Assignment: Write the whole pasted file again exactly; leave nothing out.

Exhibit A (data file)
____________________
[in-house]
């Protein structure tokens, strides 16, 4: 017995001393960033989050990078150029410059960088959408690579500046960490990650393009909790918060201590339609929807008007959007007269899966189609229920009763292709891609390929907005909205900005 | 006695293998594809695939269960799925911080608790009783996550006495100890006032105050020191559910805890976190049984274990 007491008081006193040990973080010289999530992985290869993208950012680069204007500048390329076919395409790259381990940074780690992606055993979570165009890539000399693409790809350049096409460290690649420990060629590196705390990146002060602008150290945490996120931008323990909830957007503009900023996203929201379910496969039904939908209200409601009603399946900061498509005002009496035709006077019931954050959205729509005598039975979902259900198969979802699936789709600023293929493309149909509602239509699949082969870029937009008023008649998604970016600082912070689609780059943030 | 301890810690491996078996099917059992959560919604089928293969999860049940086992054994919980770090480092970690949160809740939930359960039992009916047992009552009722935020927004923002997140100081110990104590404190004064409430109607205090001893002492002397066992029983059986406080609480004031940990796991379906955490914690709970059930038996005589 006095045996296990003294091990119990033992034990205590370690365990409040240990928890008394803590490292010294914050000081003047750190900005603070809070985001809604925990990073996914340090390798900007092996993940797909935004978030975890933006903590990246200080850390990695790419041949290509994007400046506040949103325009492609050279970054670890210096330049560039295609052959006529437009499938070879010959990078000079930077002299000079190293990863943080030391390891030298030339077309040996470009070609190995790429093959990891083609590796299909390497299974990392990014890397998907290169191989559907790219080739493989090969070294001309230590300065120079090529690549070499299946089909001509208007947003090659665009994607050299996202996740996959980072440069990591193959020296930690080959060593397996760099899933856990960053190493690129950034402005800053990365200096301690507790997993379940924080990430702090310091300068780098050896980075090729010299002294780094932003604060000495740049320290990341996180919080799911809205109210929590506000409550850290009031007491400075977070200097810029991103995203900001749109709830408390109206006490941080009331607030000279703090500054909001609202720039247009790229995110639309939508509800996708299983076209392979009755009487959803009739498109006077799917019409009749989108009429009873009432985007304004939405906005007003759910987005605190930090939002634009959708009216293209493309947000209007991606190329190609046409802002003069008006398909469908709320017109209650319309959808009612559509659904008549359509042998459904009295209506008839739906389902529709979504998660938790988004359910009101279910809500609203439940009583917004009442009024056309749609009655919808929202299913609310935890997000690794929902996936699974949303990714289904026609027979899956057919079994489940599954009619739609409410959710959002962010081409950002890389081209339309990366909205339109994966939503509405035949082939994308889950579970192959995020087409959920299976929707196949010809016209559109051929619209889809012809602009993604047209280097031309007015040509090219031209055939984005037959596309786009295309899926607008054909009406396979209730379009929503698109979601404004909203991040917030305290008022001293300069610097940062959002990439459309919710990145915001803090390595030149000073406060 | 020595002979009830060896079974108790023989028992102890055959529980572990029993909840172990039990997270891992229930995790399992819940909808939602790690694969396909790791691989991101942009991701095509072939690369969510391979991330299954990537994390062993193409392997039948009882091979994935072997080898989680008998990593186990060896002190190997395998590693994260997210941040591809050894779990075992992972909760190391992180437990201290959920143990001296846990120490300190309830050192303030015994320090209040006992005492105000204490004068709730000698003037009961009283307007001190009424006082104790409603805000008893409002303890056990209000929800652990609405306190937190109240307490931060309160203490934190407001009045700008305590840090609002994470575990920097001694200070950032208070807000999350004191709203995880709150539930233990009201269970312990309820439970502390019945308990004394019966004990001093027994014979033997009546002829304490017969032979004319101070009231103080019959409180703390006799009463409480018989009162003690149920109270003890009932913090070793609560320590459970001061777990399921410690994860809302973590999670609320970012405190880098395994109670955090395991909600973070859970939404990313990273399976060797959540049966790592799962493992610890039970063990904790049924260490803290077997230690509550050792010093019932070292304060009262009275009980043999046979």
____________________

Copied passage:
[in-house]
């Protein structure tokens, strides 16, 4: 017995001393960033989050990078150029410059960088959408690579500046960490990650393009909790918060201590339609929807008007959007007269899966189609229920009763292709891609390929907005909205900005 | 006695293998594809695939269960799925911080608790009783996550006495100890006032105050020191559910805890976190049984274990 007491008081006193040990973080010289999530992985290869993208950012680069204007500048390329076919395409790259381990940074780690992606055993979570165009890539000399693409790809350049096409460290690649420990060629590196705390990146002060602008150290945490996120931008323990909830957007503009900023996203929201379910496969039904939908209200409601009603399946900061498509005002009496035709006077019931954050959205729509005598039975979902259900198969979802699936789709600023293929493309149909509602239509699949082969870029937009008023008649998604970016600082912070689609780059943030 | 301890810690491996078996099917059992959560919604089928293969999860049940086992054994919980770090480092970690949160809740939930359960039992009916047992009552009722935020927004923002997140100081110990104590404190004064409430109607205090001893002492002397066992029983059986406080609480004031940990796991379906955490914690709970059930038996005589 006095045996296990003294091990119990033992034990205590370690365990409040240990928890008394803590490292010294914050000081003047750190900005603070809070985001809604925990990073996914340090390798900007092996993940797909935004978030975890933006903590990246200080850390990695790419041949290509994007400046506040949103325009492609050279970054670890210096330049560039295609052959006529437009499938070879010959990078000079930077002299000079190293990863943080030391390891030298030339077309040996470009070609190995790429093959990891083609590796299909390497299974990392990014890397998907290169191989559907790219080739493989090969070294001309230590300065120079090529690549070499299946089909001509208007947003090659665009994607050299996202996740996959980072440069990591193959020296930690080959060593397996760099899933856990960053190493690129950034402005800053990365200096301690507790997993379940924080990430702090310091300068780098050896980075090729010299002294780094932003604060000495740049320290990341996180919080799911809205109210929590506000409550850290009031007491400075977070200097810029991103995203900001749109709830408390109206006490941080009331607030000279703090500054909001609202720039247009790229995110639309939508509800996708299983076209392979009755009487959803009739498109006077799917019409009749989108009429009873009432985007304004939405906005007003759910987005605190930090939002634009959708009216293209493309947000209007991606190329190609046409802002003069008006398909469908709320017109209650319309959808009612559509659904008549359509042998459904009295209506008839739906389902529709979504998660938790988004359910009101279910809500609203439940009583917004009442009024056309749609009655919808929202299913609310935890997000690794929902996936699974949303990714289904026609027979899956057919079994489940599954009619739609409410959710959002962010081409950002890389081209339309990366909205339109994966939503509405035949082939994308889950579970192959995020087409959920299976929707196949010809016209559109051929619209889809012809602009993604047209280097031309007015040509090219031209055939984005037959596309786009295309899926607008054909009406396979209730379009929503698109979601404004909203991040917030305290008022001293300069610097940062959002990439459309919710990145915001803090390595030149000073406060 | 020595002979009830060896079974108790023989028992102890055959529980572990029993909840172990039990997270891992229930995790399992819940909808939602790690694969396909790791691989991101942009991701095509072939690369969510391979991330299954990537994390062993193409392997039948009882091979994935072997080898989680008998990593186990060896002190190997395998590693994260997210941040591809050894779990075992992972909760190391992180437990201290959920143990001296846990120490300190309830050192303030015994320090209040006992005492105000204490004068709730000698003037009961009283307007001190009424006082104790409603805000008893409002303890056990209000929800652990609405306190937190109240307490931060309160203490934190407001009045700008305590840090609002994470575990920097001694200070950032208070807000999350004191709203995880709150539930233990009201269970312990309820439970502390019945308990004394019966004990001093027994014979033997009546002829304490017969032979004319101070009231103080019959409180703390006799009463409480018989009162003690149920109270003890009932913090070793609560320590459970001061777990399921410690994860809302973590999670609320970012405190880098395994109670955090395991909600973070859970939404990313990273399976060797959540049966790592799962493992610890039970063990904790049924260490803290077997230690509550050792010093019932070292304060009262009275009980043999046979």